Keith Loh, 40, who is in charge of the sales and marketing strategies for ComCrop, says: “The biggest challenge is growing quality produce consistently while dealing with nature, such as torrential rain and overpowering heat.”
The fresh produce of these urban farms have already attracted the attention of local eateries. About 20 to 30 restaurants and food and beverage chains have expressed interest in the produce from ComCrop. One of them is Jamie’s Italian Singapore.
“The freshness and convenience of being able to see where your produce comes from and who grows them is quite satisfying,” says executive chef Gary Clarke, 42. Jamie’s Italian also grows herbs such as thyme and rosemary in seven planters on its terrace.
Bjorn Shen, 32, chef-owner of Middle-Eastern restaurant Artichoke in Middle Road, has sampled some of the early herb and vegetable harvests from both urban farms.
“They brought the produce to me to test if it is up to industry standard. The herbs were especially spicy and the tomatoes were very flavourful. I got them just moments after they were harvested,” he says.
His restaurant worked in late 2012 with Edible Gardens to build its own herb garden, occupying about 80 to 90 vertical planters in its alfresco dining area. Tending it is hard work, says Shen. He and his staff have to pick snails off the plants almost every night.
But some customers appreciate the effort that goes into fresh home-grown ingredients. Post-graduate student Karen Koh, 26, who frequents Artichoke, says: “Getting the ingredients locally and growing it themselves is awesome.”
Early adopters of private urban herb gardens include Fairmont Singapore and Swissotel The Stamford hotels near the City Hall area, which built a 18.6sq m herb garden in 2008. The garden expanded last year to 55.7sq m and has more than 50 varieties of herbs, vegetables, fruits and edible flowers, supplying restaurants in the hotel.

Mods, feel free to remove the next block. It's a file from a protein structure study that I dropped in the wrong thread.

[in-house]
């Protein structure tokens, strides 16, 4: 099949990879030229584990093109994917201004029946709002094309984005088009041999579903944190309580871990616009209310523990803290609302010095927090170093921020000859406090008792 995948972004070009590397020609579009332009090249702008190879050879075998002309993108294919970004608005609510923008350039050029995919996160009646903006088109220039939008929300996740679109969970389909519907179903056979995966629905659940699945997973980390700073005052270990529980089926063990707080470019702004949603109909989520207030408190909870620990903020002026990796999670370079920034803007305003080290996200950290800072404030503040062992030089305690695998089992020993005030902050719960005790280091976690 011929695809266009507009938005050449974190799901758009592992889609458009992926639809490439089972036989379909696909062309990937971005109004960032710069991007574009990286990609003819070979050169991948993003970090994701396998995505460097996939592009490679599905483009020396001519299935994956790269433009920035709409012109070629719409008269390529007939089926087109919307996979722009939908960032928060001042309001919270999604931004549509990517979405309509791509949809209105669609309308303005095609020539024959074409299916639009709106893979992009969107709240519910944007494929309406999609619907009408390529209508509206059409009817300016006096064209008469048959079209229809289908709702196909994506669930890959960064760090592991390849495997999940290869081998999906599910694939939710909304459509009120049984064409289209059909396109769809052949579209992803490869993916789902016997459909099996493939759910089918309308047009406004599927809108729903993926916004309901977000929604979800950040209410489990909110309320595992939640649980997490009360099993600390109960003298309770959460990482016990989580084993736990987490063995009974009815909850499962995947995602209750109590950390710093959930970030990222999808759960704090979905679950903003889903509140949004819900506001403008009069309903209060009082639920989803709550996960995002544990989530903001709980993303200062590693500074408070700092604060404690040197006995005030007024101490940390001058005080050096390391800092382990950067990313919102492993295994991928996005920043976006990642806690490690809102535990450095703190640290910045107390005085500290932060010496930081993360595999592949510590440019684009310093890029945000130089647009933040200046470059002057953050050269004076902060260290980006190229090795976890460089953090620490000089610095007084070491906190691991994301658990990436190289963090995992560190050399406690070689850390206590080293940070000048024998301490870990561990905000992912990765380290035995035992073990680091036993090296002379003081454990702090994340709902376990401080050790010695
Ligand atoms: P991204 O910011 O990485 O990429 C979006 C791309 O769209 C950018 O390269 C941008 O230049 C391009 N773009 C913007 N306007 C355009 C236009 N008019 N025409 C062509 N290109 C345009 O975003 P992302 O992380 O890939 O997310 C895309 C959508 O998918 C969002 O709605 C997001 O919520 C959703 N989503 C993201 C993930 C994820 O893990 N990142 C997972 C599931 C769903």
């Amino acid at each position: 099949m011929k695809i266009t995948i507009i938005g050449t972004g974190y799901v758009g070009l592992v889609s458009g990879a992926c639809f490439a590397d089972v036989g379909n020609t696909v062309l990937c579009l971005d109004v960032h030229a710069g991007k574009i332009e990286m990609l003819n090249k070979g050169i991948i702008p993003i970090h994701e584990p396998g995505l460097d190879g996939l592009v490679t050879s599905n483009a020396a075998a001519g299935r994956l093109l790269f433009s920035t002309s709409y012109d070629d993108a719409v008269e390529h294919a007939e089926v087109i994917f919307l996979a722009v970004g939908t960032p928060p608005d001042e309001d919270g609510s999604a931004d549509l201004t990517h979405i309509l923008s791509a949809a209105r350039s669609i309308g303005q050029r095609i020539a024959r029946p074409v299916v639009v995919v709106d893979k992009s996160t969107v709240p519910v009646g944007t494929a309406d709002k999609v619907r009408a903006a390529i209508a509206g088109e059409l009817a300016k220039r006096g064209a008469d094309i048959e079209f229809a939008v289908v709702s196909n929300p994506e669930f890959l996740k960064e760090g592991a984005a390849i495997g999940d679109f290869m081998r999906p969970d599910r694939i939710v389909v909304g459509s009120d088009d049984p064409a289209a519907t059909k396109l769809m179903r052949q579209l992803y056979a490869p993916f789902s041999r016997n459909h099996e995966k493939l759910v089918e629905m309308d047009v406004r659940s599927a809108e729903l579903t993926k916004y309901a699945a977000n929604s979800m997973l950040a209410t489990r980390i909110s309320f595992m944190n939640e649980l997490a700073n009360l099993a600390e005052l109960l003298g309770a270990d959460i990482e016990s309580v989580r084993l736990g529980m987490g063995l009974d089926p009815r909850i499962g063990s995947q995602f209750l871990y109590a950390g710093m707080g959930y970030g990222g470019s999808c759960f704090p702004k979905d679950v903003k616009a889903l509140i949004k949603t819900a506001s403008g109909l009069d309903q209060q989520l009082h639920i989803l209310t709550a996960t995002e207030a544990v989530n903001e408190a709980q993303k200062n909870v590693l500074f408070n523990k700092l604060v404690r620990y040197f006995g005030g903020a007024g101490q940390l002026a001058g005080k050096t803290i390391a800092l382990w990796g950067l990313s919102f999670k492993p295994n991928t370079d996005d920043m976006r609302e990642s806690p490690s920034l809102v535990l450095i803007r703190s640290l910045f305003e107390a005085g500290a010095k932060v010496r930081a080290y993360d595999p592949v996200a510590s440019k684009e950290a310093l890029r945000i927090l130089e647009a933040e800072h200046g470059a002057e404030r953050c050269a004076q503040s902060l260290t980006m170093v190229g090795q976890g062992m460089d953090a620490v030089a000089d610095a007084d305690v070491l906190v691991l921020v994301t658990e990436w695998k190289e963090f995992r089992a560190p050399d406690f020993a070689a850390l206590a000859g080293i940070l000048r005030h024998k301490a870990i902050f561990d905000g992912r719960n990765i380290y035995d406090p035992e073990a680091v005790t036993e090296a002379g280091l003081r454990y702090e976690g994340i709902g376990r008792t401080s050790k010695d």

Nine months ago, Marina Bay Sands converted the about 100-seater alfresco dining area of its buffet restaurant, Rise, into a 160sq m herb garden with about 50 varieties of herbs, vegetables and fruits including oregano, sage, guava and tomatoes. It supplements the ingredients at Rise, and the resort’s other restaurants including Waku Ghin and Sky On 57.
Urban farming is important for national food security as it helps supplement the country’s supply of vegetables, says Prof Lee Sing Kong, 62, director of the National Institute of Education. He has been involved in developing technology adopted in urban farming since the 1990s.
One reason urban farming has gained momentum here, he says, could be that people are becoming more aware and want to know where their food comes from. Projects such as the National Parks Board’s Community In Bloom programme, which have led to the creation of more than 600 community gardens, have made people more aware about food sources.
“If we were to depend totally on imports, we can be vulnerable when there are natural calamities that affect production elsewhere. Urban farming is the way to go so that we can partially meet our needs.” — The Straits Times, Singapore/Asia News Network